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Jus Cogens
International Law and Social Contract

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  • Date Published: February 2017
  • availability: Available
  • format: Paperback
  • isbn: 9781107442092

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About the Authors
  • One of the most complex doctrines in contemporary international law, jus cogens is the immediate product of the socialization of the international community following the Second World War. However, the doctrine resonates in a centuries-old legal tradition which constrains the dynamics of voluntarism that characterize conventional international law. To reconcile this modern iteration of individual-oriented public order norms with the traditionally state-based form of international law, Thomas Weatherall applies the idea of a social contract to structure the analysis of jus cogens into four areas: authority, sources, content and enforcement. The legal and political implications of this analysis give form to jus cogens as the product of interrelation across an individual-oriented normative framework, a state-based legal order, and values common to the international community as a whole.

    • Provides an accessible resource for the doctrine of jus cogens in international law, which allows scholars and practitioners to access the concept from various discrete points
    • Theoretical narrative links chapters and fosters an understanding of how each feature of the doctrine of jus cogens links together within a unifying social contract framework
    • Includes relevant points of law wherever possible, thereby removing issues from the abstract by anchoring an often theoretical concept of law in jurisprudence
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    • Co-Winner, 2017 ILAW Book Award, International Law Section, International Studies Association

    Reviews & endorsements

    '[Weatherall's] volume has the virtue of delving deeply into international and national jurisprudence to examine how courts have referred to jus cogens and what effects have resulted. The compilation of national court judgments referring to jus cogens is, on its own, quite impressive …' Dinah Shelton, American Journal of International Law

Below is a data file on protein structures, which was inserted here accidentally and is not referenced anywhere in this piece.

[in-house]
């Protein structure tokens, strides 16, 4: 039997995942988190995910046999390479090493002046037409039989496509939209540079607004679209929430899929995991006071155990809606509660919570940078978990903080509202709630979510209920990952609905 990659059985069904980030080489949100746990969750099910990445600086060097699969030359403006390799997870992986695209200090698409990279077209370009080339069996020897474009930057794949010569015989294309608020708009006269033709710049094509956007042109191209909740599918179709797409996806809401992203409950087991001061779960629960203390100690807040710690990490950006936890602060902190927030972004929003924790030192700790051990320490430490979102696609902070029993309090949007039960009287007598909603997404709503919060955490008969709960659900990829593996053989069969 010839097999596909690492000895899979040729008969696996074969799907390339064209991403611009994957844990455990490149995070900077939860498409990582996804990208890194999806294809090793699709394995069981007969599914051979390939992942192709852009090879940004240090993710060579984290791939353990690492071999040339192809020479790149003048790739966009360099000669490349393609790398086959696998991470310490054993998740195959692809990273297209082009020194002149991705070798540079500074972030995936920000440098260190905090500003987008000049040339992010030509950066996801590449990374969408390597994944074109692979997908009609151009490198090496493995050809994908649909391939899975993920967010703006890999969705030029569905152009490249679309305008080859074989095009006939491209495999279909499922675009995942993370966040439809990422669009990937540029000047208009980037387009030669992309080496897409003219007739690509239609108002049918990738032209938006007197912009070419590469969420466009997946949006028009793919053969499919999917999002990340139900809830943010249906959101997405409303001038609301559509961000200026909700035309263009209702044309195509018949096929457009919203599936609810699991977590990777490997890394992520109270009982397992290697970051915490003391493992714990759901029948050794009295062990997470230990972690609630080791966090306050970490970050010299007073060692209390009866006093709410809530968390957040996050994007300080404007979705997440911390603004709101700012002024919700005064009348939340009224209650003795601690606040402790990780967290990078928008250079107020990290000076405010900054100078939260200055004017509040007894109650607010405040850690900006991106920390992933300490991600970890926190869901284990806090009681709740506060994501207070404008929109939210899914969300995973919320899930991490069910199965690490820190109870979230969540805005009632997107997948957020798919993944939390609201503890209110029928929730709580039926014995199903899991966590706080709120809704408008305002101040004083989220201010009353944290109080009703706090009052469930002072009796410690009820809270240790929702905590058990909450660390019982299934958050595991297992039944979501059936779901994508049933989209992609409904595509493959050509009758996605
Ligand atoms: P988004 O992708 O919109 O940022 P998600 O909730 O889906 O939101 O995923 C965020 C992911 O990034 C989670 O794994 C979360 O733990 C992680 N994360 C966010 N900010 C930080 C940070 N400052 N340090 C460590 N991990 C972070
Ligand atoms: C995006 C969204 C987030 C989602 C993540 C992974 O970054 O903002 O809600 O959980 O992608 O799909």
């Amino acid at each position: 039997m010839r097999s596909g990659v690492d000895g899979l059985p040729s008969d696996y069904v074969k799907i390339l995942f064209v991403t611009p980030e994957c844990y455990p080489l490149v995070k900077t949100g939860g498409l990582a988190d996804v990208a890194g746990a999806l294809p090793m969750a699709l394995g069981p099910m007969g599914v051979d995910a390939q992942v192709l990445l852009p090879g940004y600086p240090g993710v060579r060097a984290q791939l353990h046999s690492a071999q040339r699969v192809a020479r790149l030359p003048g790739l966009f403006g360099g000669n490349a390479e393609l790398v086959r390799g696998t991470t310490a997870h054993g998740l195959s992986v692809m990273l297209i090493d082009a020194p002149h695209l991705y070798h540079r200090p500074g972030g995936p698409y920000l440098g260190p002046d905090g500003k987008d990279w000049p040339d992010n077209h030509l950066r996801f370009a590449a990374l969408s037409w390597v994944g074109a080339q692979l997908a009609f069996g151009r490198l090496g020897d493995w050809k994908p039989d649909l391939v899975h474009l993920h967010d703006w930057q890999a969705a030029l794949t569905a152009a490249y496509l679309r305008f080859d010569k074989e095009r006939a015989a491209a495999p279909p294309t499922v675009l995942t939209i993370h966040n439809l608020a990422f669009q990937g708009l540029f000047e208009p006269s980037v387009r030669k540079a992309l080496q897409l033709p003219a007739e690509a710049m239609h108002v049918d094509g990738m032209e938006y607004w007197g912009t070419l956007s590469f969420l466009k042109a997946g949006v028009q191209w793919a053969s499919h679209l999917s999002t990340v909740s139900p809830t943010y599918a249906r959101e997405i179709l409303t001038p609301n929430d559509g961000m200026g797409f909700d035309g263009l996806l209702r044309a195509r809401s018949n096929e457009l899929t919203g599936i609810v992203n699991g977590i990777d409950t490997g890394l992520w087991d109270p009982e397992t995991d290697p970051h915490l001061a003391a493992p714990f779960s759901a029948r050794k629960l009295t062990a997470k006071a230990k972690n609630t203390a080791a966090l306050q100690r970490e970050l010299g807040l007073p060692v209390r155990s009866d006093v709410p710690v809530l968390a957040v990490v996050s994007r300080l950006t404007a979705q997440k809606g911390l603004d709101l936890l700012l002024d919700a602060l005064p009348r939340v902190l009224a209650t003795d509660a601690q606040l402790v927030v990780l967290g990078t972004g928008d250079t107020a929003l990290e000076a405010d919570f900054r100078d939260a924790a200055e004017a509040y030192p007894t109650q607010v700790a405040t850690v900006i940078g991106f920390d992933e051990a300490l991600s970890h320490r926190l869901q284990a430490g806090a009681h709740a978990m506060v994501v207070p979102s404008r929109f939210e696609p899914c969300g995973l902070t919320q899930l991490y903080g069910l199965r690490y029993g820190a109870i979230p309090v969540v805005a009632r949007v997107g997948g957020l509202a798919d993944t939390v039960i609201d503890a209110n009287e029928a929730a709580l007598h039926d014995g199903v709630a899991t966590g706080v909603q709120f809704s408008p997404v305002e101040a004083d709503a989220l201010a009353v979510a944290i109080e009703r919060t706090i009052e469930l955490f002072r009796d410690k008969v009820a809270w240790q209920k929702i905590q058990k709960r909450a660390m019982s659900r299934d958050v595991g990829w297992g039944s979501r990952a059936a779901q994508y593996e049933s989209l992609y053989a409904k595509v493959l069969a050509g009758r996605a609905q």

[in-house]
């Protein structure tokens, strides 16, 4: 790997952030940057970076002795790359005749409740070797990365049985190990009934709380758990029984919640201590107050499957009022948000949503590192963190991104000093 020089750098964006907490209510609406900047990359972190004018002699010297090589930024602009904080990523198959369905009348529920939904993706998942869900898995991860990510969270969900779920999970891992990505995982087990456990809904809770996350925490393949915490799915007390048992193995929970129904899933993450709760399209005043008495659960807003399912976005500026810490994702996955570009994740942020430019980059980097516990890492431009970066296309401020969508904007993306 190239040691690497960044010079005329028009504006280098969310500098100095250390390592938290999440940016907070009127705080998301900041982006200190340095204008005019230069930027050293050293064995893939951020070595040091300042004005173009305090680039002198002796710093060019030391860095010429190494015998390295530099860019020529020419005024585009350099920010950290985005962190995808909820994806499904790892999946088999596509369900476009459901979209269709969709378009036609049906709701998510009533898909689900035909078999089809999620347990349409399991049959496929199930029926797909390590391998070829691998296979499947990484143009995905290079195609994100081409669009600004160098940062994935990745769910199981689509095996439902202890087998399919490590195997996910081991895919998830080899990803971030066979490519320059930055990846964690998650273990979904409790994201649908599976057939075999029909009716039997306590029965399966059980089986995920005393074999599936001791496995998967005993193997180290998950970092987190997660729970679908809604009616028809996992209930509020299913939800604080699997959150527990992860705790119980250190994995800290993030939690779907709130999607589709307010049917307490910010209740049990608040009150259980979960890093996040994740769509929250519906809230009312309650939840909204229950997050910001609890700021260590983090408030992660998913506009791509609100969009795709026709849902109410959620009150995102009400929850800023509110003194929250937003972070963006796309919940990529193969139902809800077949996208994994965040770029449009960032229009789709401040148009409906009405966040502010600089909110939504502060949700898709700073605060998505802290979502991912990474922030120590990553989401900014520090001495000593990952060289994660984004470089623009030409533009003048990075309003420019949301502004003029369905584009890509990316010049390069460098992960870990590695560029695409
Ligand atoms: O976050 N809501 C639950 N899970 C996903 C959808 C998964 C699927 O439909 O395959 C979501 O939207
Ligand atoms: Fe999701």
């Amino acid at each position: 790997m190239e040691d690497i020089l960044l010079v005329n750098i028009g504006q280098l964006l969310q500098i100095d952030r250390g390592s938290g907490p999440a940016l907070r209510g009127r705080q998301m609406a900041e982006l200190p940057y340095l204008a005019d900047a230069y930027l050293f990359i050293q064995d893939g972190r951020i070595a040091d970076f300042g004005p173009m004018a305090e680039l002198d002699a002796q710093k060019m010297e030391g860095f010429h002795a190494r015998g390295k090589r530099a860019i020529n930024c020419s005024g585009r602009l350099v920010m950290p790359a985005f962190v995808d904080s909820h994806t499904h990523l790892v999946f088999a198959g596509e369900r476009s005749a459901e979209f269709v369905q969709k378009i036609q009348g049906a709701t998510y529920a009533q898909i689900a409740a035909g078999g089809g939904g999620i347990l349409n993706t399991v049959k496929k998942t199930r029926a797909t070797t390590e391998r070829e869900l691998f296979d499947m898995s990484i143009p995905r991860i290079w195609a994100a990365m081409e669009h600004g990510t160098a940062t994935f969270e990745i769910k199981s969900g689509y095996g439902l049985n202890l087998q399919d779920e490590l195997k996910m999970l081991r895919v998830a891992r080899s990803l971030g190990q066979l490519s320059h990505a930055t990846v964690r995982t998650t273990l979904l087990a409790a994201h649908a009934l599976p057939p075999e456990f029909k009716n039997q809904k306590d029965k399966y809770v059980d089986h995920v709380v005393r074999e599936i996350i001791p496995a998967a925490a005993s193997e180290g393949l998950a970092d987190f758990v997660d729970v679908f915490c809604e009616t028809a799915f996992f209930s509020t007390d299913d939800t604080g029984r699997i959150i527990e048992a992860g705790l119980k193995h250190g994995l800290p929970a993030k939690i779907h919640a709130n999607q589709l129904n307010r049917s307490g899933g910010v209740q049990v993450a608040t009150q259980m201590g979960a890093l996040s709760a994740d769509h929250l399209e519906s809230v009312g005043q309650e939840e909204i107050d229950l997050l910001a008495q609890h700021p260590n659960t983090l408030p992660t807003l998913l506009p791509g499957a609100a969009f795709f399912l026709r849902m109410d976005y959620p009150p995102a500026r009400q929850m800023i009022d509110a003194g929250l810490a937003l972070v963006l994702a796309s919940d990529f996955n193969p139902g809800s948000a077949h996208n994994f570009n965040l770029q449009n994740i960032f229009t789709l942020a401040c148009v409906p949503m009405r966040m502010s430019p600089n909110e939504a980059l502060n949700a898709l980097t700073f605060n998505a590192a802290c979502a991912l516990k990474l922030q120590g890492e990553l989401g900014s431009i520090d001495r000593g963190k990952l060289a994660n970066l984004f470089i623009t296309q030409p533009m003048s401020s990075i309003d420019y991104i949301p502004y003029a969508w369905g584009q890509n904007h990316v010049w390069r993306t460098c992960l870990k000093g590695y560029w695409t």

'Mediating between the view that the moral dimension of human dignity itself explains the peremptory force and the view that the legal effects of jus cogens are simply based on state consent, Weatherall would like to reconcile natural law and positivist approaches.' Thomas Kleinlein, The European Journal of International Law

    'This short review does not allow for a more detailed analysis of this work, and cannot, therefore, do justice to Weatherall's extensive argumentation. While some readers may feel as though certain questions posed by the author remain unsettled, it is likely that the sheer complexity of this topic, which builds upon all of international law's foundational notions, makes such an impression inevitable. In sum, this book should be recommended: as the ILC is about to consider the first report of its Special Rapporeur on Jus Cogens, Weatherall's volume stands as an indispensable resource for the fascinating debates to come.' Sevrine Knuchel, Netherlands International Law Review

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    Product details

    • Date Published: February 2017
    • format: Paperback
    • isbn: 9781107442092
    • length: 554 pages
    • dimensions: 230 x 152 x 30 mm
    • weight: 0.83kg
    • availability: Available
  • Table of Contents

    Introduction: peremptory norms of general international law (jus cogens)
    1. The authority of jus cogens
    2. Material and formal sources of jus cogens
    3. Peremptory norms and the individual
    4. Peremptory norms and the state
    Conclusion: international law and social contract.

  • Author

    Thomas Weatherall, Georgetown University, Washington DC
    Thomas Weatherall holds a JD from Georgetown University, Washington DC, a PhD in International Law from the University of Cambridge, an MSc in Global Governance and Diplomacy from the University of Oxford, and a BA in International Studies from The Johns Hopkins University, Maryland. This book is based on the doctoral thesis completed by the author as an International Scholar of the Cambridge Overseas Trust at the University of Cambridge.


    • Co-Winner, 2017 ILAW Book Award, International Law Section, International Studies Association

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